We’ve long worked with a statistic that about half of Facebook’s membership of into the site daily, but what about the rest of the 845 million monthly active users the company cites?
According to Facebook’s prospectus filed with the Securities and Exchange Commission, a user doesn’t have to visit the site directly to be counted as active.
Simply like an article in a favorite newspaper, or post a message to the social network via Twitter, or share music with friends from Spotify, or touch any other third-party website that uses Facebook’s plugins, and the company considers you an active user.
Andrew Ross Sorkin of The New York Times questions the accuracy of Facebook’s tally, although he can only nail down a possible discrepancy of about 40 million, based on December data from the Nielsen Company. Some might call that outdated.
Massaging data to promote a company’s standing isn’t anything new in the tech industry. Even Sorkin admits that any exaggeration made by Facebook isn’t nearly as egregious as say, Groupon’s creative accounting. Or tallies of Google Plus subscribers.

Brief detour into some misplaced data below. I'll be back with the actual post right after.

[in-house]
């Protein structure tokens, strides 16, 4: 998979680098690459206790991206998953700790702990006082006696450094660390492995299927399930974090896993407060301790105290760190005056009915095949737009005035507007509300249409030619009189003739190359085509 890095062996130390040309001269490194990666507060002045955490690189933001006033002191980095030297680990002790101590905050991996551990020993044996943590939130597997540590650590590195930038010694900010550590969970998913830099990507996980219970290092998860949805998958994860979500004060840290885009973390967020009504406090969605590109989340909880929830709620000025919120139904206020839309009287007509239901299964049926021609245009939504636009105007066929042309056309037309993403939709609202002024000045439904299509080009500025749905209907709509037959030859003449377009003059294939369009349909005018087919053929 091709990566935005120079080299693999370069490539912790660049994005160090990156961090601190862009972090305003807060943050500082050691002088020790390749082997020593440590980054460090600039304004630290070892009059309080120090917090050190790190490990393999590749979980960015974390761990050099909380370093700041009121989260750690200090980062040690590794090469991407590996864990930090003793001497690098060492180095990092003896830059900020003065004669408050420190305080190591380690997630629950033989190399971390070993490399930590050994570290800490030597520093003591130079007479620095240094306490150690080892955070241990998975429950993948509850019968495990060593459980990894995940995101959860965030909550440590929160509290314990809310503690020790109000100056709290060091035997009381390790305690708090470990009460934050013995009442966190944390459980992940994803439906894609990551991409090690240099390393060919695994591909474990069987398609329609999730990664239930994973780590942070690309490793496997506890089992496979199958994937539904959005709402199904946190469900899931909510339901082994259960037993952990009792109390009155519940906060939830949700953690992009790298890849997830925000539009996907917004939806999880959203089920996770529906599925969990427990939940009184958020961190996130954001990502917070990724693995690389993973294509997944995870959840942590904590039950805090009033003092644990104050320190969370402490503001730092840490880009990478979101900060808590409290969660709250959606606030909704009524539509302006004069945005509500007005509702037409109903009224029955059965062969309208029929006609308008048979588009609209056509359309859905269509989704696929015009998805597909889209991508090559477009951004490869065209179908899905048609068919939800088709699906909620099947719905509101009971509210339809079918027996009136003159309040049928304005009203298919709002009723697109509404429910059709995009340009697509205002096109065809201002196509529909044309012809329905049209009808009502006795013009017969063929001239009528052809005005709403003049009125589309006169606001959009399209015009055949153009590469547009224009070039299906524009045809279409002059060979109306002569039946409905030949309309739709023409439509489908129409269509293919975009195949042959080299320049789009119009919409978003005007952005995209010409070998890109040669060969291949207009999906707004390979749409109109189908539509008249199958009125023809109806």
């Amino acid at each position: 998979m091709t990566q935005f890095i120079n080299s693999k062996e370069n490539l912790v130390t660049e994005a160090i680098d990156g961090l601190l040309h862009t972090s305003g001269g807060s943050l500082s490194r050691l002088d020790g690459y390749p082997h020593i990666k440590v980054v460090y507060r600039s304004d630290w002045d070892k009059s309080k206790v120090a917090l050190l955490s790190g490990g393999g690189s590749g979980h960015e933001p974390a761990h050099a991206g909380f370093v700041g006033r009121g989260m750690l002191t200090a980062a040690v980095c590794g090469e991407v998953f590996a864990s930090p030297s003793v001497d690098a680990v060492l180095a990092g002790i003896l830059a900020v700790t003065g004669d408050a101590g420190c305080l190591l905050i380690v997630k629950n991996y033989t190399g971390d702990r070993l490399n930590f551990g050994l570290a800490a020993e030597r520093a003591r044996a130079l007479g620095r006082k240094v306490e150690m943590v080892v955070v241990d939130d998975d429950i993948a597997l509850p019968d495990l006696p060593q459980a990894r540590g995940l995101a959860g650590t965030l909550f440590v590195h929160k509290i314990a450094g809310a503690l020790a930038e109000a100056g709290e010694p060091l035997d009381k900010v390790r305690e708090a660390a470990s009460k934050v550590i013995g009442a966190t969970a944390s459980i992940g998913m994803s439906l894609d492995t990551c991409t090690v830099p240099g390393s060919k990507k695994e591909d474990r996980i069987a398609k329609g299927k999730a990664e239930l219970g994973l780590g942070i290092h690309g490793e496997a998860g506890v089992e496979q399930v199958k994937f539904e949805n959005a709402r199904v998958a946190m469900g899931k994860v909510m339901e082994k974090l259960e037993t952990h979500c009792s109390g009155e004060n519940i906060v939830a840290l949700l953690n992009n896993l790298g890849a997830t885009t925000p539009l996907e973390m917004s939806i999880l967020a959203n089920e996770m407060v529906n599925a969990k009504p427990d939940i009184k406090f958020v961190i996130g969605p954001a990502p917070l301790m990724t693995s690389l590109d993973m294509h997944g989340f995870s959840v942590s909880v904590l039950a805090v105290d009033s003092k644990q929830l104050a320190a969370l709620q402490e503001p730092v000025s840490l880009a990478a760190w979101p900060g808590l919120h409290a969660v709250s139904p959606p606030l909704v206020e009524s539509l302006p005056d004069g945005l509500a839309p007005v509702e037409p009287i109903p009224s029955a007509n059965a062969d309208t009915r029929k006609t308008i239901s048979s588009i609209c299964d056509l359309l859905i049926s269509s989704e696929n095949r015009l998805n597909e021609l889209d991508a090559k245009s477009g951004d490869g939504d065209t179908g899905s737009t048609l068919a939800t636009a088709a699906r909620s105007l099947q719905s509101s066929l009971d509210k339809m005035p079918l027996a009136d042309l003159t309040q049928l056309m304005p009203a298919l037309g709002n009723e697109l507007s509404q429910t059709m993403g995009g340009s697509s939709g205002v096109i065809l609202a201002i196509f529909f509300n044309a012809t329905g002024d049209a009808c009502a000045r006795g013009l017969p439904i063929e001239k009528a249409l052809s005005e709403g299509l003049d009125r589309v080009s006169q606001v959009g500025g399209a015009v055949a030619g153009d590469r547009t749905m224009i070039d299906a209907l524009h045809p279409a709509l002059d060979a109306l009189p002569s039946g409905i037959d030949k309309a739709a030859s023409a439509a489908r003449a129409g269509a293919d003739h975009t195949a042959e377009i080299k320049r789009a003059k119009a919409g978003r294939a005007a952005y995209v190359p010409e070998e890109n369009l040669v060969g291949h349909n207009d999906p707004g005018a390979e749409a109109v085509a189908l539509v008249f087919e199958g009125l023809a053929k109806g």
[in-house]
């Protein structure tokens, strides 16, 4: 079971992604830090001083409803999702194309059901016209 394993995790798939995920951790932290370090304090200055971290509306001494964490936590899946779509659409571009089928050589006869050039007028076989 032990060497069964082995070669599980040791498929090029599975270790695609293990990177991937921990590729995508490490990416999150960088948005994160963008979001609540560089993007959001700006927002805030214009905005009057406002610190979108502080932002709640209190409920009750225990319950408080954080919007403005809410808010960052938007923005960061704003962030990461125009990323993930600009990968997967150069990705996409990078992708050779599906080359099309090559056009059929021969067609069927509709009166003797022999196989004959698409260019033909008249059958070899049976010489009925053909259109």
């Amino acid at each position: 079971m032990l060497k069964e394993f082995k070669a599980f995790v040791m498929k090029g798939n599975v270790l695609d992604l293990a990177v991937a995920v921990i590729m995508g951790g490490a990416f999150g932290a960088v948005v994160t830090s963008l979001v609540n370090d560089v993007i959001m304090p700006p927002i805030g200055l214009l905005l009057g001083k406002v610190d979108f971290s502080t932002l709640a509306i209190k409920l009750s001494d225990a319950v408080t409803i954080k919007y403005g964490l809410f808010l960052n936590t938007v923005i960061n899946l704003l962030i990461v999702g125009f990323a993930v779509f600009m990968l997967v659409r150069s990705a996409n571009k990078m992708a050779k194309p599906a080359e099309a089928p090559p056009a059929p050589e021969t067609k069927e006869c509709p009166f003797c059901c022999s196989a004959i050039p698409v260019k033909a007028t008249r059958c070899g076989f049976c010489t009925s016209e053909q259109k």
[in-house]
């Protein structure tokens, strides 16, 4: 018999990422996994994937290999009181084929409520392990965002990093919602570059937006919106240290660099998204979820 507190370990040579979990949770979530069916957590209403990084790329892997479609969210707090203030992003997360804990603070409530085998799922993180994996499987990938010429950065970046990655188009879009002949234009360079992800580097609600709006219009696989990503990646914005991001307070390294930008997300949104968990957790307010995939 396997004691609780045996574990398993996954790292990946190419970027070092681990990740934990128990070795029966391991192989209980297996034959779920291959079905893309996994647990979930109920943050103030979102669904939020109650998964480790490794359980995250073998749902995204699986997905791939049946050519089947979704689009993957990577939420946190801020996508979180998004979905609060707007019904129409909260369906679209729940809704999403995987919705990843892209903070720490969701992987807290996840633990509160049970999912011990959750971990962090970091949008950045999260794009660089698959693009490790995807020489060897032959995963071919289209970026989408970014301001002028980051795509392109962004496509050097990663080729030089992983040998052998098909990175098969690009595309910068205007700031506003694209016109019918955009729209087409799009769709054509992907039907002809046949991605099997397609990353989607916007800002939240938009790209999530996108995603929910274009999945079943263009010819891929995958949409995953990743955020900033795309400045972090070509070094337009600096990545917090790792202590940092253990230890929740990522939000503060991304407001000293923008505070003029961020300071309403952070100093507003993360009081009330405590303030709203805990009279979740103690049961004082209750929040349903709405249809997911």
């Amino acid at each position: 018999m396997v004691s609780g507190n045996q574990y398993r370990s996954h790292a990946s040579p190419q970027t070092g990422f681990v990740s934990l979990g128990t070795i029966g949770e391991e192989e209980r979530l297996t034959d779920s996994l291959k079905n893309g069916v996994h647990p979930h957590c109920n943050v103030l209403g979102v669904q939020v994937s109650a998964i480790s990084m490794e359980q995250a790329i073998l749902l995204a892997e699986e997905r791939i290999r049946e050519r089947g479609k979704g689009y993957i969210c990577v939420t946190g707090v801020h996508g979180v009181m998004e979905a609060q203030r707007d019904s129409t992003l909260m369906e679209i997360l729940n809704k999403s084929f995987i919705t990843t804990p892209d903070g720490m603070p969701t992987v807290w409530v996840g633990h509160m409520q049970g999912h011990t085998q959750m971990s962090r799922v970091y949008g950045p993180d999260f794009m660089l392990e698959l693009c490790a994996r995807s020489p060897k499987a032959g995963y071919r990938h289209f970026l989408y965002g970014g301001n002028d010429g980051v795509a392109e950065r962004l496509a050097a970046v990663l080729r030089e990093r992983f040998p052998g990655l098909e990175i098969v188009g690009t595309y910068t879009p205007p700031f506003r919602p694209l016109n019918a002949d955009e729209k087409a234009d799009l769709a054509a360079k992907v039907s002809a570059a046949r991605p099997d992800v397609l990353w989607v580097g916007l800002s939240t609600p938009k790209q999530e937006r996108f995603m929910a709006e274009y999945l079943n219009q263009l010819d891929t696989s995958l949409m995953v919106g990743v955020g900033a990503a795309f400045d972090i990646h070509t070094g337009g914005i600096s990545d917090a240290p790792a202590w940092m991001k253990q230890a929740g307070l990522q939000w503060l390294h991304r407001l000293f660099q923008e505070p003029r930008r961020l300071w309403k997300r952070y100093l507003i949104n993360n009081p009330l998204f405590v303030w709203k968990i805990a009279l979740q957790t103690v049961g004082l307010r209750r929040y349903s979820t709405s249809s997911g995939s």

Facebook seems to be making a genuine effort to count anyone who touches the platform in some way, including through sites using plugins.
As long as companies promote their brand, questions will always exist about how proprietary information is presented.
Manipulating data to prove a viewpoint is a practice as old as time, and these particular numbers will have a more transparent pricetag associated with them once public markets start trading Facebook shares.
For Facebook, the bigger question is how to leverage such an active and massive user base with advertisers.
Readers, do you think Facebook should provide to the public separate tallies of people who actually visit the site versus those who access the capability through plugins on third-party websites.